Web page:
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Why Ponting should be banned
Prem Panicker | January 07, 2008 15:35 IST
Last Updated: January 07, 2008 20:32 IST
Update: Why should Ricky Ponting [Images] not be banned, for a period of five Tests, for unfair practices that contravene the spirit of cricket?
Think back to September 2003, and the Pakistan-Bangladesh series. Then Pakistan captain Rashid Latif was docked for claiming a catch, when the ball had touched the ground. He was suspended for five games -- effectively missing the entire one day series between the two sides.
On that occasion, the match referee while handing out his sentence said: "As captain a lot of responsibility falls of Rashid Latif and he committed a serious offence by claiming that (unfair) catch which constitutes unfair play and a level-three offence of ICC [Images] code of conduct (offensive and penalties). Therefore, the Pakistani captain shall be banned for five one-day internationals."
The match referee was -- surprise, surprise -- Mike Procter no less; the same official currently in the hot seat in the India versus Australia series.
So, again -- if the BCCI is serious about "upholding the honor" of the team and the country, should it not file, with irrefutable video evidence (external link) available by making a simple call to the broadcasters, a complaint against Ponting for unfairly claiming a catch, and further defending his "integrity" and insisting that the catch was 100 per cent fair?
Or does responsibility for ensuring that the game is played in the right spirit merely vest with some captains, but not with others?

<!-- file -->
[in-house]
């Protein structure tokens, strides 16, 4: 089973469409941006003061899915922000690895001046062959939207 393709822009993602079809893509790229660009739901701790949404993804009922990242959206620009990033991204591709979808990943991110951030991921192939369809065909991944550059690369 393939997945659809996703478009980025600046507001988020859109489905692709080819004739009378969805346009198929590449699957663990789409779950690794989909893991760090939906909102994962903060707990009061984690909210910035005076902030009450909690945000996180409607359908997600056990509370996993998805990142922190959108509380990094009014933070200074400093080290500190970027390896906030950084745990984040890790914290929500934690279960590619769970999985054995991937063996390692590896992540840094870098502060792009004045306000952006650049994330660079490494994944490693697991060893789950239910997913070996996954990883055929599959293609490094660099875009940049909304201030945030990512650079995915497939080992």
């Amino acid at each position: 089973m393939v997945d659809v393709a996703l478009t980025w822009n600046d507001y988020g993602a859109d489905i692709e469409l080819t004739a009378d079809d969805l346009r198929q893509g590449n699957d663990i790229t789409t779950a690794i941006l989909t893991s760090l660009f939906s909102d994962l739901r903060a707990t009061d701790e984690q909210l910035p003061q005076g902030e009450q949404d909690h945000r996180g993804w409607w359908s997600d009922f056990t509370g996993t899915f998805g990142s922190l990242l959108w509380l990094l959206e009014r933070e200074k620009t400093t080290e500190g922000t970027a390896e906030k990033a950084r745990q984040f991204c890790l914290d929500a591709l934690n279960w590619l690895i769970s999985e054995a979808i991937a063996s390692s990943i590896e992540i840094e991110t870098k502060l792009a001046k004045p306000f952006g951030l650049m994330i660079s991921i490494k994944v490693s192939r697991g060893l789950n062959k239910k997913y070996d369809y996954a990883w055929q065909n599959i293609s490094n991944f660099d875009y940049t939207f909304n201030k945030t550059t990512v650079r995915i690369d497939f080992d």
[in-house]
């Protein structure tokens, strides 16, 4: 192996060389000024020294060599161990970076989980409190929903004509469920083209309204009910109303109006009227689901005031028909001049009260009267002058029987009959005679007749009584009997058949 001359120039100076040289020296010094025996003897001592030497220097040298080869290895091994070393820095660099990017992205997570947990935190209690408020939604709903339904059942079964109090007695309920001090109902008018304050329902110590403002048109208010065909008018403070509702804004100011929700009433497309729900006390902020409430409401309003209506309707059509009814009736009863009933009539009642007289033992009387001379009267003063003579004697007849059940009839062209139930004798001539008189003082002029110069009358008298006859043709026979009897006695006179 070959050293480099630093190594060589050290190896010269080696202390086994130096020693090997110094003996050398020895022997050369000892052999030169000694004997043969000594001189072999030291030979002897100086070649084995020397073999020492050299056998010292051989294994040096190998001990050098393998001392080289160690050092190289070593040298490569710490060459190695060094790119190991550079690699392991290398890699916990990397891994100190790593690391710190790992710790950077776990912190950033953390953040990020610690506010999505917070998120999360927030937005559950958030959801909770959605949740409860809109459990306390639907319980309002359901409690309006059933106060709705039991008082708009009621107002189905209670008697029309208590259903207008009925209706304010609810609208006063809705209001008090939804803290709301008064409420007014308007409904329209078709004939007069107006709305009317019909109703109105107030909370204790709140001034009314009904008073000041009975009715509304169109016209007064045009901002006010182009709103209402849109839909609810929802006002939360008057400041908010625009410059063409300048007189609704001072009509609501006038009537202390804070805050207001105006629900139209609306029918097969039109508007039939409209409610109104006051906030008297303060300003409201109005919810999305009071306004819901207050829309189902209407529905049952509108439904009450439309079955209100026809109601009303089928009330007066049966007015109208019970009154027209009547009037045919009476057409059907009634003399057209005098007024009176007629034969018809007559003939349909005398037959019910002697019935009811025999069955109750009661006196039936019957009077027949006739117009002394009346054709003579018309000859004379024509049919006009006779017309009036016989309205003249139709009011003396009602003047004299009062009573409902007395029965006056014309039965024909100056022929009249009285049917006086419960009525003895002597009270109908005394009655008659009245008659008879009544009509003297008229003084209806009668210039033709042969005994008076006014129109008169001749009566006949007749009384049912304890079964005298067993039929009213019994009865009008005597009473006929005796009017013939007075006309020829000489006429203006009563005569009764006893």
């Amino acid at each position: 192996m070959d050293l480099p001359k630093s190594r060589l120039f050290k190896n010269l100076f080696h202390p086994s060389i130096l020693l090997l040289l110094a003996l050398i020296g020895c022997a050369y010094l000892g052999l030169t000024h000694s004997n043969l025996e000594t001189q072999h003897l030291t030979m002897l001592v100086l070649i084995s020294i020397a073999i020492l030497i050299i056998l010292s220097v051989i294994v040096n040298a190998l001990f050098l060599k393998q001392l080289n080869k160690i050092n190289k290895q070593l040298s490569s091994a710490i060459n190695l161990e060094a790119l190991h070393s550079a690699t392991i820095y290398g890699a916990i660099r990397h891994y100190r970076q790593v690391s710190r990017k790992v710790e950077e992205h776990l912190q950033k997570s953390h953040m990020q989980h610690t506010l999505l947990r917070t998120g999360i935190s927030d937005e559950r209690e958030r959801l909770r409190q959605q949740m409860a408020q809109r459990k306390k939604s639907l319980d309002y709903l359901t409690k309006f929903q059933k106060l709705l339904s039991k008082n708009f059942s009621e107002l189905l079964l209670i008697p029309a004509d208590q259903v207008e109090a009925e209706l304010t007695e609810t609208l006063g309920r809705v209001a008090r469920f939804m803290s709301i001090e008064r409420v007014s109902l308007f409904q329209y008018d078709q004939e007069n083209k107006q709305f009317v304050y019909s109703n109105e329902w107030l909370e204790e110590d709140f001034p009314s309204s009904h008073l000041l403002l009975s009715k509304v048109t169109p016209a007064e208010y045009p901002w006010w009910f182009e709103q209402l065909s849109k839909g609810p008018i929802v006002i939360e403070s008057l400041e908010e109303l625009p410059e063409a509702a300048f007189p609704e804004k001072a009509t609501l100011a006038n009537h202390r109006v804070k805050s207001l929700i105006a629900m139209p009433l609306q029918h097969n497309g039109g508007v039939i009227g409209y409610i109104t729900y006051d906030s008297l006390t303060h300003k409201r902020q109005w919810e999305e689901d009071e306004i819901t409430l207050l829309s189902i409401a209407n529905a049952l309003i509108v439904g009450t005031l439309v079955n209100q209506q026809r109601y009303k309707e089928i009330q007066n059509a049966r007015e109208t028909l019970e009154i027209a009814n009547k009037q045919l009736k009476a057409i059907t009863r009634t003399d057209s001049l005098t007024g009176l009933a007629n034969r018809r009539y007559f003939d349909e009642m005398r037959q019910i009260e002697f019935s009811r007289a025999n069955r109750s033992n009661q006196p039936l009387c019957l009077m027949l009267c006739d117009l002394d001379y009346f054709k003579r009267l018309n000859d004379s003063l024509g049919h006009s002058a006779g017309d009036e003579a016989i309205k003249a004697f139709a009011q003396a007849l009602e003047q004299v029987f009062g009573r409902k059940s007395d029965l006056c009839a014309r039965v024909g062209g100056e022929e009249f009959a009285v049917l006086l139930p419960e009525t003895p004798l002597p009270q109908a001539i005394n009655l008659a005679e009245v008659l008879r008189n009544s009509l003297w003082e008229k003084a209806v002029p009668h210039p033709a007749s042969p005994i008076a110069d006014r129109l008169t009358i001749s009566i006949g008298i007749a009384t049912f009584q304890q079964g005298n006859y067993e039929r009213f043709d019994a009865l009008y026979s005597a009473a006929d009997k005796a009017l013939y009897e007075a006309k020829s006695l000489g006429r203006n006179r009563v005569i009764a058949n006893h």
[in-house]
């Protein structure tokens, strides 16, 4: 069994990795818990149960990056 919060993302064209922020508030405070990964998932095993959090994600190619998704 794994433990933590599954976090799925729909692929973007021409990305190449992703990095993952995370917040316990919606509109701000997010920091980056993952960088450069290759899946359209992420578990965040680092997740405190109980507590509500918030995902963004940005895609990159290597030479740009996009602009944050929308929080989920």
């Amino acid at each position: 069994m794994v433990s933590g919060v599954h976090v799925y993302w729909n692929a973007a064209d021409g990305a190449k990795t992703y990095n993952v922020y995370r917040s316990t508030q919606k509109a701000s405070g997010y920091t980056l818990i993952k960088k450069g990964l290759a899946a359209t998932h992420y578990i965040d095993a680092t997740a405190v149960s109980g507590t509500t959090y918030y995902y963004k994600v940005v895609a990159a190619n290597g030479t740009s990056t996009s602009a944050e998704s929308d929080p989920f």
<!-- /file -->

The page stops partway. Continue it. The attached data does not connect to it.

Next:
In the aftermath of the dramatic events of Sunday, during the last day's play in the second Test between India and Australia in Sydney, Australian captain Ricky Ponting has had much to say-- and the bulk of his statements constitute a defence of his own integrity.
Ponting, then fielding at silly point, had dived to hold a ball that ballooned off Mahendra Singh Dhoni's [Images] pads; he got to his feet and vociferously claimed the catch, though replays at the time indicated he had grounded the ball.
That could have been justified as happening in the heat of the moment - but later in the day, after play, and with the benefit of video replays to draw from, Ponting not only maintained that he had caught it clean, but suggested that an Indian journalist who had questioned the catch "shouldn't be standing there".
"There's no way I grounded that ball," Ponting told a press conference. "If you're actually questioning my integrity in the game, then you shouldn't be standing there."
A while later, he reiterated his conviction that the catch was clean. "I'm saying I'm 100% sure I would have caught that catch off Dhoni," Ponting said. "As it turned out it was given not out anyway, am I right or wrong?"
To give that question the shortest possible answer, he is wrong. Here is a picture, sent in by a Rediff regular, that sets the issue beyond doubt:
What is startling about the picture is not that the ball is touching the ground, but that a prone Ponting actually has his eye directed towards it.
In other words, Ponting clearly had to have been aware that he had grounded the catch - and yet, even with the benefit of hindsight, he not only claims otherwise, but suggests that his integrity cannot be questioned.
External link: Prem Panicker's blog